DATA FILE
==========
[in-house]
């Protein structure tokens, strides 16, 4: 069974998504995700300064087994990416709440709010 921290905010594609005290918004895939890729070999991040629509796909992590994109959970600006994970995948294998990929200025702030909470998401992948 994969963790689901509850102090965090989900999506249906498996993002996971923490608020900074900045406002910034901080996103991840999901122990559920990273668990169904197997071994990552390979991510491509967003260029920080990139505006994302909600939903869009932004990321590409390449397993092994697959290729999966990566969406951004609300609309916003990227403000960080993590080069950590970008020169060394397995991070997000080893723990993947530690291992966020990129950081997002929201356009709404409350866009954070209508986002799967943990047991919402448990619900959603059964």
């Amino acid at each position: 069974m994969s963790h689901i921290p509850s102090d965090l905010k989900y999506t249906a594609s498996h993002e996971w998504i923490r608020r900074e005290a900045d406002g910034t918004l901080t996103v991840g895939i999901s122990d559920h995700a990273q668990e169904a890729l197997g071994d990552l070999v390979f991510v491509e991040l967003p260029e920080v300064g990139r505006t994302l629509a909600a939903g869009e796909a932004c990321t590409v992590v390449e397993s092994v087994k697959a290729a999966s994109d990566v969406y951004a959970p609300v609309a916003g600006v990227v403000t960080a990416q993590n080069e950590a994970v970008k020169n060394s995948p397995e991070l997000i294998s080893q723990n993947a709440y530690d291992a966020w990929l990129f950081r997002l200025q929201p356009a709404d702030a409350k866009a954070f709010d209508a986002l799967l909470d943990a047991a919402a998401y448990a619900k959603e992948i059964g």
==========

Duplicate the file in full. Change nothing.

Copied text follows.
[in-house]
């Protein structure tokens, strides 16, 4: 069974998504995700300064087994990416709440709010 921290905010594609005290918004895939890729070999991040629509796909992590994109959970600006994970995948294998990929200025702030909470998401992948 994969963790689901509850102090965090989900999506249906498996993002996971923490608020900074900045406002910034901080996103991840999901122990559920990273668990169904197997071994990552390979991510491509967003260029920080990139505006994302909600939903869009932004990321590409390449397993092994697959290729999966990566969406951004609300609309916003990227403000960080993590080069950590970008020169060394397995991070997000080893723990993947530690291992966020990129950081997002929201356009709404409350866009954070209508986002799967943990047991919402448990619900959603059964």
């Amino acid at each position: 069974m994969s963790h689901i921290p509850s102090d965090l905010k989900y999506t249906a594609s498996h993002e996971w998504i923490r608020r900074e005290a900045d406002g910034t918004l901080t996103v991840g895939i999901s122990d559920h995700a990273q668990e169904a890729l197997g071994d990552l070999v390979f991510v491509e991040l967003p260029e920080v300064g990139r505006t994302l629509a909600a939903g869009e796909a932004c990321t590409v992590v390449e397993s092994v087994k697959a290729a999966s994109d990566v969406y951004a959970p609300v609309a916003g600006v990227v403000t960080a990416q993590n080069e950590a994970v970008k020169n060394s995948p397995e991070l997000i294998s080893q723990n993947a709440y530690d291992a966020w990929l990129f950081r997002l200025q929201p356009a709404d702030a409350k866009a954070f709010d209508a986002l799967l909470d943990a047991a919402a998401y448990a619900k959603e992948i059964g």